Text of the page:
China media: China Red Cross debate

A child stands next to tents that serve as dwellings for local residents after the 20 April earthquake, in Longmen township of Lushan county, Sichuan province, 27 April 2013 Debate over the RCSC's role has reignited following the recent earthquake in Sichuan

Media are continuing to report on controversy surrounding the beleaguered Red Cross Society of China (RCSC).

A series of corruption and mismanagement scandals have hit public faith in this government-run charity, with the Ya'an earthquake further igniting debate over its role.

Many newspapers have cited a Southern Metropolis Daily report saying a group of artists have pressed the RCSC for accountability over 80m yuan ($13m, £8.3m) in funds it raised by auctioning work they donated after the Sichuan earthquake in 2008.

The Oriental Daily News carries a commentary entitled "New scandals revealed daily about the RCSC; too many hearts of the Chinese have been broken".

It says corruption in society reflects the ecology of China's officialdom, in view of the charity's nature as a "government organised non-governmental organisation".

The Southern Metropolis Daily says the charity should withstand tests, such as the "inexplicably lost" 80m yuan. Now was the time for RCSC to make a determined effort, the paper said.

But the RCSC has denied media reports that it is planning to reopen an investigation into the "Guo Meimei Affair," a scandal that hit the charity's credibility two years ago, according to Global Times.

Secretary-General of RCSC Wang Rupeng was quoted as saying that the charity will "welcome and co-operate" with any investigation launched by the independent committee established to oversee the organisation.

'Swept downstream'

In other news, South China Morning Post reports the warning sounded by Zhang Dejiang that Hong Kong was losing its competitive edge over the mainland.

Mr Zhang, a top official in charge of Hong Kong and Macau affairs, sounded the alarm at a meeting with a political group from Hong Kong.

His comments that the city state will be "swept downstream if it does not forge ahead" was quoted by many newspapers from both the mainland and Hong Kong.

Hong Kong's Apple Daily says the real challenge to Hong Kong is not in the economic field, but that its core values of rule of law and freedom, and the originally clean and neutral civil servants, are being polluted and eroded by influences from the mainland.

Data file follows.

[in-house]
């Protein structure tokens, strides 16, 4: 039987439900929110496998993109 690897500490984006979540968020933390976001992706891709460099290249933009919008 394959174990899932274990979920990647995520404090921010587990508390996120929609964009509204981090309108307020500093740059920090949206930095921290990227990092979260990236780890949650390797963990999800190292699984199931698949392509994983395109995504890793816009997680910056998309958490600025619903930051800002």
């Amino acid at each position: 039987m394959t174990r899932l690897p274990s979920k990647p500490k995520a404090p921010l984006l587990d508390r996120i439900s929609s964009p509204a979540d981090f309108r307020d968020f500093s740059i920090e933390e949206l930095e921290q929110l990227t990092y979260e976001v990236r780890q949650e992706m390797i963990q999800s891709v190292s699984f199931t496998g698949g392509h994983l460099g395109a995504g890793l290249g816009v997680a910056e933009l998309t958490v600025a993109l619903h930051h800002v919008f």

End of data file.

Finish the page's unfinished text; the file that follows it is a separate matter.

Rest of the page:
Another Hong Kong paper, the Oriental Daily News says that politics on the mainland has corrupted Hong Kong officials.

Commenting on corruption allegations against former officials, the paper says Hong Kong officials have picked up the bad practice of giving extravagant receptions on public expenses from their counterparts in the mainland.

Military plates

In other news, the Chinese People's Liberation Army (PLA) and armed police forces have moved to replace license plates on military vehicles, the Global Times reports.

The military will adopt the new plates from 1 May, and the move is to root out loopholes in military vehicle management, the report adds. Vehicles - including high-end cars - with military plates flouting traffic rules are a common sight.

Luxury cars that cost over 450,000 yuan will not be eligible for the new plates, many media outlets including the website of Phoenix TV have highlighted.

Regarding developments on the Korean Peninsula, an editorial in the Global Times asks South Korean politicians to use their bravery and courage to find a breakthrough in affairs instead of uttering strong words against North Korea or setting "ultimatums".

South Korea announced on Friday it would withdraw all its workers from the jointly-run Kaesong industrial park after the North turned down its request for talks.

BBC Monitoring reports and analyses news from TV, radio, web and print media around the world. For more reports from BBC Monitoring, click here. You can follow BBC Monitoring on Twitter and Facebook.

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